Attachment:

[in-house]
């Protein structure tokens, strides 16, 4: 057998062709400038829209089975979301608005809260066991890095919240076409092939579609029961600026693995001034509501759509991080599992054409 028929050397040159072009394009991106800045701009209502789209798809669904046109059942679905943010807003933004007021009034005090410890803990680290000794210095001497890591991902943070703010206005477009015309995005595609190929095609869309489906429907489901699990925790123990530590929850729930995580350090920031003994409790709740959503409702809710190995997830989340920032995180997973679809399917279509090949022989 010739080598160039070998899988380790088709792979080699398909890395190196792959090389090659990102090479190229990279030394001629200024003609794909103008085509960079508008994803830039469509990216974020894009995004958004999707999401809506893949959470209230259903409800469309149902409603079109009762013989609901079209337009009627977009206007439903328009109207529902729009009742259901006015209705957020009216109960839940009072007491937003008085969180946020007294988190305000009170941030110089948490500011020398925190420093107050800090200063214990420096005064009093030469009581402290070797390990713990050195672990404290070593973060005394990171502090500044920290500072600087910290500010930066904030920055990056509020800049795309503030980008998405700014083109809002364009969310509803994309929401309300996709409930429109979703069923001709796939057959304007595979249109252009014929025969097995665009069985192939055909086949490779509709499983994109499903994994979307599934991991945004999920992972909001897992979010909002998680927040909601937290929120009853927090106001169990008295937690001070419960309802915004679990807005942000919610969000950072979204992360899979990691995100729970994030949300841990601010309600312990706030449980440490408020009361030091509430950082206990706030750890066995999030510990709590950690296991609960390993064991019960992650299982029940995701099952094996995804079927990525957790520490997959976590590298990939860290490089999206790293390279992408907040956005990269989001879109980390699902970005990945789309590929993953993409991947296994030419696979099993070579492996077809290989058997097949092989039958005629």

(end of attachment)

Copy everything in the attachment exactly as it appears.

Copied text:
[in-house]
């Protein structure tokens, strides 16, 4: 057998062709400038829209089975979301608005809260066991890095919240076409092939579609029961600026693995001034509501759509991080599992054409 028929050397040159072009394009991106800045701009209502789209798809669904046109059942679905943010807003933004007021009034005090410890803990680290000794210095001497890591991902943070703010206005477009015309995005595609190929095609869309489906429907489901699990925790123990530590929850729930995580350090920031003994409790709740959503409702809710190995997830989340920032995180997973679809399917279509090949022989 010739080598160039070998899988380790088709792979080699398909890395190196792959090389090659990102090479190229990279030394001629200024003609794909103008085509960079508008994803830039469509990216974020894009995004958004999707999401809506893949959470209230259903409800469309149902409603079109009762013989609901079209337009009627977009206007439903328009109207529902729009009742259901006015209705957020009216109960839940009072007491937003008085969180946020007294988190305000009170941030110089948490500011020398925190420093107050800090200063214990420096005064009093030469009581402290070797390990713990050195672990404290070593973060005394990171502090500044920290500072600087910290500010930066904030920055990056509020800049795309503030980008998405700014083109809002364009969310509803994309929401309300996709409930429109979703069923001709796939057959304007595979249109252009014929025969097995665009069985192939055909086949490779509709499983994109499903994994979307599934991991945004999920992972909001897992979010909002998680927040909601937290929120009853927090106001169990008295937690001070419960309802915004679990807005942000919610969000950072979204992360899979990691995100729970994030949300841990601010309600312990706030449980440490408020009361030091509430950082206990706030750890066995999030510990709590950690296991609960390993064991019960992650299982029940995701099952094996995804079927990525957790520490997959976590590298990939860290490089999206790293390279992408907040956005990269989001879109980390699902970005990945789309590929993953993409991947296994030419696979099993070579492996077809290989058997097949092989039958005629």